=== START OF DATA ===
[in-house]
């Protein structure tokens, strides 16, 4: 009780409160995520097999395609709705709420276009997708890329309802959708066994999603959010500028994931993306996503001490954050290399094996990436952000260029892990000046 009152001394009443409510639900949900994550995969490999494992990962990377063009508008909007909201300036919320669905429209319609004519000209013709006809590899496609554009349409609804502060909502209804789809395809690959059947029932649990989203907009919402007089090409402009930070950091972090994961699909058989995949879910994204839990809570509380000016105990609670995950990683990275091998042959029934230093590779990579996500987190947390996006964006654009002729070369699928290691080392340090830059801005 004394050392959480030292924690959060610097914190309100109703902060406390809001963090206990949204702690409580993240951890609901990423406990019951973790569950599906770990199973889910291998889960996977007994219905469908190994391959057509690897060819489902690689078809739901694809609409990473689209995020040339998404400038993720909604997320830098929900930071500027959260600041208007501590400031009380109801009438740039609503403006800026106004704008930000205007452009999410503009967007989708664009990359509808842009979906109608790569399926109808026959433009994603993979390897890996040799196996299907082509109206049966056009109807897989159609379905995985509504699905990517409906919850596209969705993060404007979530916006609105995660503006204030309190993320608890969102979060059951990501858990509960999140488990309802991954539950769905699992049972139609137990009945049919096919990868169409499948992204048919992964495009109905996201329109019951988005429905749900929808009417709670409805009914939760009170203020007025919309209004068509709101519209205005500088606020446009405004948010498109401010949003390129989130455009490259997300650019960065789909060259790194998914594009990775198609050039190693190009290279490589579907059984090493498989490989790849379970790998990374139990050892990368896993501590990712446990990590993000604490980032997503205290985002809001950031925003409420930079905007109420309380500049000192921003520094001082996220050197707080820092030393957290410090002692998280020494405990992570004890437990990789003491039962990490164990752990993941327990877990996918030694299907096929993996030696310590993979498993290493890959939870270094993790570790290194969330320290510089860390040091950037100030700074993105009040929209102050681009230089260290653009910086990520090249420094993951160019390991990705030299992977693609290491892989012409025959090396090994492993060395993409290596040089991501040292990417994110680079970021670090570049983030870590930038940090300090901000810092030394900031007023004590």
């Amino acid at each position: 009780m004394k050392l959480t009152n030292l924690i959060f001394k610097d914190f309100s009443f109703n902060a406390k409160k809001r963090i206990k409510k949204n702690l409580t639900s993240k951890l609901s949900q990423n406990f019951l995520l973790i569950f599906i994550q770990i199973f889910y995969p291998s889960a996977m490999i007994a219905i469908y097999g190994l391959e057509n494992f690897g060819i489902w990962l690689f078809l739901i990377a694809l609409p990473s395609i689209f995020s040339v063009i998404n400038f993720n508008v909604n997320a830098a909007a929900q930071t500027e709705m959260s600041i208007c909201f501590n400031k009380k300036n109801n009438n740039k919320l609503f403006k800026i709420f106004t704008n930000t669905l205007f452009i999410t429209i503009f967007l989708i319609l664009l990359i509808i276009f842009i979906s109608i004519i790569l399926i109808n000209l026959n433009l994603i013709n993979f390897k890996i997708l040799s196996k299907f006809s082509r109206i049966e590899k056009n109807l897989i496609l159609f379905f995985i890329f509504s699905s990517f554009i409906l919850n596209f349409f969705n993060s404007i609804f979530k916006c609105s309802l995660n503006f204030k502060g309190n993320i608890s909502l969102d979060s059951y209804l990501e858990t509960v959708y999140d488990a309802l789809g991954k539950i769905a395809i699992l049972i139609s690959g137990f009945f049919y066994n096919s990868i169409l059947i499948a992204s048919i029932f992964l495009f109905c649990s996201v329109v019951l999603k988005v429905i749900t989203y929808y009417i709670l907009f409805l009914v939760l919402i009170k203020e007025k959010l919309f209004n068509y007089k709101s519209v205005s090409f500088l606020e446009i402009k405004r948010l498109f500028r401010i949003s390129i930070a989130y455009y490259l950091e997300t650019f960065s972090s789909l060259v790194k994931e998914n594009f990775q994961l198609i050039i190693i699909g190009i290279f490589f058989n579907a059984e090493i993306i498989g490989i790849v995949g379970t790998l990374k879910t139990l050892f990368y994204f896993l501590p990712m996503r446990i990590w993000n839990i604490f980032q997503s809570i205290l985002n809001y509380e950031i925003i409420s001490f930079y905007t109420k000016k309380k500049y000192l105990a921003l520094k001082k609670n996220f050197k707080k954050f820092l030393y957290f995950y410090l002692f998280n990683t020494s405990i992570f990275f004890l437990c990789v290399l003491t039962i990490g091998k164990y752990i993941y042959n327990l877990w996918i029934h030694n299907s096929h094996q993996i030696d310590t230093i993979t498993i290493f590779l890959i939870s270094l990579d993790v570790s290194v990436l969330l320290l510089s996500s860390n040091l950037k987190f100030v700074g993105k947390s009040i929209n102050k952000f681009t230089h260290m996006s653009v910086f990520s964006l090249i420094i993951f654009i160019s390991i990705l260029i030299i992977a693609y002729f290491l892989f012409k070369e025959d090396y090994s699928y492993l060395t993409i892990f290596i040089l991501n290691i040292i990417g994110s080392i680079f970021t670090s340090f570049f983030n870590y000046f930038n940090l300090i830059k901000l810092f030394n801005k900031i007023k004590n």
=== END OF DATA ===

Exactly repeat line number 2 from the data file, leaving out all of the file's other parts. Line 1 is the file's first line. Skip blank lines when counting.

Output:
């Protein structure tokens, strides 16, 4: 009780409160995520097999395609709705709420276009997708890329309802959708066994999603959010500028994931993306996503001490954050290399094996990436952000260029892990000046 009152001394009443409510639900949900994550995969490999494992990962990377063009508008909007909201300036919320669905429209319609004519000209013709006809590899496609554009349409609804502060909502209804789809395809690959059947029932649990989203907009919402007089090409402009930070950091972090994961699909058989995949879910994204839990809570509380000016105990609670995950990683990275091998042959029934230093590779990579996500987190947390996006964006654009002729070369699928290691080392340090830059801005 004394050392959480030292924690959060610097914190309100109703902060406390809001963090206990949204702690409580993240951890609901990423406990019951973790569950599906770990199973889910291998889960996977007994219905469908190994391959057509690897060819489902690689078809739901694809609409990473689209995020040339998404400038993720909604997320830098929900930071500027959260600041208007501590400031009380109801009438740039609503403006800026106004704008930000205007452009999410503009967007989708664009990359509808842009979906109608790569399926109808026959433009994603993979390897890996040799196996299907082509109206049966056009109807897989159609379905995985509504699905990517409906919850596209969705993060404007979530916006609105995660503006204030309190993320608890969102979060059951990501858990509960999140488990309802991954539950769905699992049972139609137990009945049919096919990868169409499948992204048919992964495009109905996201329109019951988005429905749900929808009417709670409805009914939760009170203020007025919309209004068509709101519209205005500088606020446009405004948010498109401010949003390129989130455009490259997300650019960065789909060259790194998914594009990775198609050039190693190009290279490589579907059984090493498989490989790849379970790998990374139990050892990368896993501590990712446990990590993000604490980032997503205290985002809001950031925003409420930079905007109420309380500049000192921003520094001082996220050197707080820092030393957290410090002692998280020494405990992570004890437990990789003491039962990490164990752990993941327990877990996918030694299907096929993996030696310590993979498993290493890959939870270094993790570790290194969330320290510089860390040091950037100030700074993105009040929209102050681009230089260290653009910086990520090249420094993951160019390991990705030299992977693609290491892989012409025959090396090994492993060395993409290596040089991501040292990417994110680079970021670090570049983030870590930038940090300090901000810092030394900031007023004590």